Statements about State Budget

"A grant for $5,000 [from the Governor’s Workforce Board] went to teach an employee at a company that makes ornamental business card holders how to use Facebook and Twitter."

Rhode Island's unemployment insurance system "is the most expensive such system in the country."

"Providence has more of its pension fund invested in hedge funds and is less transparent" about it than the state.

The highest paid employee of the State of Rhode Island is a basketball coach.

Salaries for URI faculty are second to last among New England land grant universities and in lowest 20 percent of major U.S. research institutions

Economic Development Commission Executive Director Keith Stokes "sent me a letter and he said the taxpayers will never be on the hook for these bonds" for 38 Studios.

"We have one of the most expensive General Assemblies, per capita, in the entire country."

"RIPTA has really some of the fullest buses for its transit agency size around the country."

Of six Rhode Island tax-credit programs worth about $35 million, "three companies got 90 percent of that -- CVS and two companies not even located in the state of Rhode Island."

The state budget proposal has been submitted "on time and [it's] the earliest that a governor has done so in over two decades."

"The amount of money that we put into running our own state legislature is nearly as much as we put into the University of Rhode Island."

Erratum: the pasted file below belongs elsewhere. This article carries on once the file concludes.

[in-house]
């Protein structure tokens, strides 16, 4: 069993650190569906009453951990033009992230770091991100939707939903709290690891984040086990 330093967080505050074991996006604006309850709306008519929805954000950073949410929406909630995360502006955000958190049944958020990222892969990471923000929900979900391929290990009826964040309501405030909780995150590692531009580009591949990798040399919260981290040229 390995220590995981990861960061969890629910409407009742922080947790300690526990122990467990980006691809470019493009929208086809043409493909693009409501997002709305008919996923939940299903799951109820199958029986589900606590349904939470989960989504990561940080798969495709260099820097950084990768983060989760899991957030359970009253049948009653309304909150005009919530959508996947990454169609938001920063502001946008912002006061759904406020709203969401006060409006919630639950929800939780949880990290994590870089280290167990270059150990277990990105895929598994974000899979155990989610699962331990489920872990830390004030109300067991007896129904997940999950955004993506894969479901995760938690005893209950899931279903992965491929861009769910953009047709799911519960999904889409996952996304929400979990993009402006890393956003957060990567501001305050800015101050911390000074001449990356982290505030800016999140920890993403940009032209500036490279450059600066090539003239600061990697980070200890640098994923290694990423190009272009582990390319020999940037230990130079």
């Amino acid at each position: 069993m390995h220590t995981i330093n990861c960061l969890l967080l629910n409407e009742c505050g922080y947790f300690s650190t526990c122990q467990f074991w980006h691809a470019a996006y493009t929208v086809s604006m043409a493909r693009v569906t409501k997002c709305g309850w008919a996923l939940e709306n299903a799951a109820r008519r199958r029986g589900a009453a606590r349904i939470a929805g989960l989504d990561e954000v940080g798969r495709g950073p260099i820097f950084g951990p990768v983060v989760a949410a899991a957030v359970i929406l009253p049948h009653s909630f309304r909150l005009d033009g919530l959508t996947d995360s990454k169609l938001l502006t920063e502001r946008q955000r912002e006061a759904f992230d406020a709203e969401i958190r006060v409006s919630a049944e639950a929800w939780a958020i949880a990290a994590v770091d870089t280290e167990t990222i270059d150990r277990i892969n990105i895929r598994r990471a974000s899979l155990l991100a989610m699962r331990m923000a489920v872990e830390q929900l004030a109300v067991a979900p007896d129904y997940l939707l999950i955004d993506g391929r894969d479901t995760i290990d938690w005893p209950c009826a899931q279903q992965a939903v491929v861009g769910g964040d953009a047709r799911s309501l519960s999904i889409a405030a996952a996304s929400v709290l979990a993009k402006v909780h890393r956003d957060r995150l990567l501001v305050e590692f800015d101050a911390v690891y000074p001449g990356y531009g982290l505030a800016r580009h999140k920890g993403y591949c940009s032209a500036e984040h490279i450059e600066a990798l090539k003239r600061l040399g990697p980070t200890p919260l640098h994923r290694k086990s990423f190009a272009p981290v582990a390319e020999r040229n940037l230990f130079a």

"Connecticut's take on slot machines is 25 cents on the dollar. And the state's take on table games:  zero."

"By voting to approve [Question 1], we can . . . save 900 jobs" at Twin River.

"People who wash cars at home will use approximately 80 percent more water than they do in a car wash."

Rhode Island has the "worst maintained bridges in the United States of America . . . and we have the second worst maintained roads [behind] Alaska."

"When these [undocumented] students graduate from college, they're still illegal aliens. They cannot get a job."

"We have to recognize that our salaries for faculty are the lowest in New England with the exception of the University of Maine."

If Rhode Island raises the meal and beverage tax to 10 percent, it would be the "fourth-highest in the nation."

Says when Rhode Island Lottery was proposed, "state residents were enticed to vote for it with the promise that the money would be used for education." 

"There are a lot of casinos across the country that have gone bankrupt."

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